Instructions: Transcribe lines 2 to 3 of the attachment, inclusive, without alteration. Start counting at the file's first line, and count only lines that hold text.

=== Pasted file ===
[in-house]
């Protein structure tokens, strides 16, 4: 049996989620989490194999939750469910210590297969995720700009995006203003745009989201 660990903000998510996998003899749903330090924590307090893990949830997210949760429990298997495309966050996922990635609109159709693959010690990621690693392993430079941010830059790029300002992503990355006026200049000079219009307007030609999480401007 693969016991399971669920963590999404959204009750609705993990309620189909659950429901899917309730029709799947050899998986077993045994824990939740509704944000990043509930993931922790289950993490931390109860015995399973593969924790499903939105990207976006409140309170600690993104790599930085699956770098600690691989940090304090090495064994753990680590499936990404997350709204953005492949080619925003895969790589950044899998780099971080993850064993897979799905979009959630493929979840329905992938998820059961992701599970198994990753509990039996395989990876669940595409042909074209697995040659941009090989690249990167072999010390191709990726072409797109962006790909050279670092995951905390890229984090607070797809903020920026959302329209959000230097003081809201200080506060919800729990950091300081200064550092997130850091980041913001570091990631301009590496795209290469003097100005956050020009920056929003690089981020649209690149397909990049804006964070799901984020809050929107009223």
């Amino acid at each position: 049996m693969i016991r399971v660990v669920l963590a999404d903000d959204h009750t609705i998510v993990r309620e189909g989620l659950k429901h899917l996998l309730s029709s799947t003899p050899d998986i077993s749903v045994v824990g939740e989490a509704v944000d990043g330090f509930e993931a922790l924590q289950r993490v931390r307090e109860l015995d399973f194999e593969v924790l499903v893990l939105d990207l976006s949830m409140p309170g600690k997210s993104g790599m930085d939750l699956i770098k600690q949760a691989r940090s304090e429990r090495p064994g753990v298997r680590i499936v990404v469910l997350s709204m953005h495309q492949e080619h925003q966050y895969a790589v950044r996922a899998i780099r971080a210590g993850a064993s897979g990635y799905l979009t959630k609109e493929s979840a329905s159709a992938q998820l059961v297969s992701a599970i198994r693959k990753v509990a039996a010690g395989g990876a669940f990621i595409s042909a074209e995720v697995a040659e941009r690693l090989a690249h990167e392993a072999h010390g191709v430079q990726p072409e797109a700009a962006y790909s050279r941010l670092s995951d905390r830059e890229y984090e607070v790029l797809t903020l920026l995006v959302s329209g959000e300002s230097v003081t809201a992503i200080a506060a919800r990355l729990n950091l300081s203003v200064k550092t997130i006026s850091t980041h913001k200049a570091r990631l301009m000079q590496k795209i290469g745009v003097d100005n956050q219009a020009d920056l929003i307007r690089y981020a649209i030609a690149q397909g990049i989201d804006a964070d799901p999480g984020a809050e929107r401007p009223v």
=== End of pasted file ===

């Protein structure tokens, strides 16, 4: 049996989620989490194999939750469910210590297969995720700009995006203003745009989201 660990903000998510996998003899749903330090924590307090893990949830997210949760429990298997495309966050996922990635609109159709693959010690990621690693392993430079941010830059790029300002992503990355006026200049000079219009307007030609999480401007 693969016991399971669920963590999404959204009750609705993990309620189909659950429901899917309730029709799947050899998986077993045994824990939740509704944000990043509930993931922790289950993490931390109860015995399973593969924790499903939105990207976006409140309170600690993104790599930085699956770098600690691989940090304090090495064994753990680590499936990404997350709204953005492949080619925003895969790589950044899998780099971080993850064993897979799905979009959630493929979840329905992938998820059961992701599970198994990753509990039996395989990876669940595409042909074209697995040659941009090989690249990167072999010390191709990726072409797109962006790909050279670092995951905390890229984090607070797809903020920026959302329209959000230097003081809201200080506060919800729990950091300081200064550092997130850091980041913001570091990631301009590496795209290469003097100005956050020009920056929003690089981020649209690149397909990049804006964070799901984020809050929107009223």
């Amino acid at each position: 049996m693969i016991r399971v660990v669920l963590a999404d903000d959204h009750t609705i998510v993990r309620e189909g989620l659950k429901h899917l996998l309730s029709s799947t003899p050899d998986i077993s749903v045994v824990g939740e989490a509704v944000d990043g330090f509930e993931a922790l924590q289950r993490v931390r307090e109860l015995d399973f194999e593969v924790l499903v893990l939105d990207l976006s949830m409140p309170g600690k997210s993104g790599m930085d939750l699956i770098k600690q949760a691989r940090s304090e429990r090495p064994g753990v298997r680590i499936v990404v469910l997350s709204m953005h495309q492949e080619h925003q966050y895969a790589v950044r996922a899998i780099r971080a210590g993850a064993s897979g990635y799905l979009t959630k609109e493929s979840a329905s159709a992938q998820l059961v297969s992701a599970i198994r693959k990753v509990a039996a010690g395989g990876a669940f990621i595409s042909a074209e995720v697995a040659e941009r690693l090989a690249h990167e392993a072999h010390g191709v430079q990726p072409e797109a700009a962006y790909s050279r941010l670092s995951d905390r830059e890229y984090e607070v790029l797809t903020l920026l995006v959302s329209g959000e300002s230097v003081t809201a992503i200080a506060a919800r990355l729990n950091l300081s203003v200064k550092t997130i006026s850091t980041h913001k200049a570091r990631l301009m000079q590496k795209i290469g745009v003097d100005n956050q219009a020009d920056l929003i307007r690089y981020a649209i030609a690149q397909g990049i989201d804006a964070d799901p999480g984020a809050e929107r401007p009223v």